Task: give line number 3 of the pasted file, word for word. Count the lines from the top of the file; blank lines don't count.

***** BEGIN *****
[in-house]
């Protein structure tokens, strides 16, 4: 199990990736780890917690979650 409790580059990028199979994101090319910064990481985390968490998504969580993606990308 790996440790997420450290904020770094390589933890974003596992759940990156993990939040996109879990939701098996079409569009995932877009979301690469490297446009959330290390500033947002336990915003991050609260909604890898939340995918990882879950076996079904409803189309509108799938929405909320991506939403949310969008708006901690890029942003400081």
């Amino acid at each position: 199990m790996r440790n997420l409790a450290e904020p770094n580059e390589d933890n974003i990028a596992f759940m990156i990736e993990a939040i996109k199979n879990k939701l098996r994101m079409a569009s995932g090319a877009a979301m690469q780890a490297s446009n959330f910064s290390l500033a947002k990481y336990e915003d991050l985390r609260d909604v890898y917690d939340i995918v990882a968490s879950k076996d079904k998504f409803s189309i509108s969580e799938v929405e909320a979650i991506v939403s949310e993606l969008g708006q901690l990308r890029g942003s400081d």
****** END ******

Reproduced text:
């Amino acid at each position: 199990m790996r440790n997420l409790a450290e904020p770094n580059e390589d933890n974003i990028a596992f759940m990156i990736e993990a939040i996109k199979n879990k939701l098996r994101m079409a569009s995932g090319a877009a979301m690469q780890a490297s446009n959330f910064s290390l500033a947002k990481y336990e915003d991050l985390r609260d909604v890898y917690d939340i995918v990882a968490s879950k076996d079904k998504f409803s189309i509108s969580e799938v929405e909320a979650i991506v939403s949310e993606l969008g708006q901690l990308r890029g942003s400081d």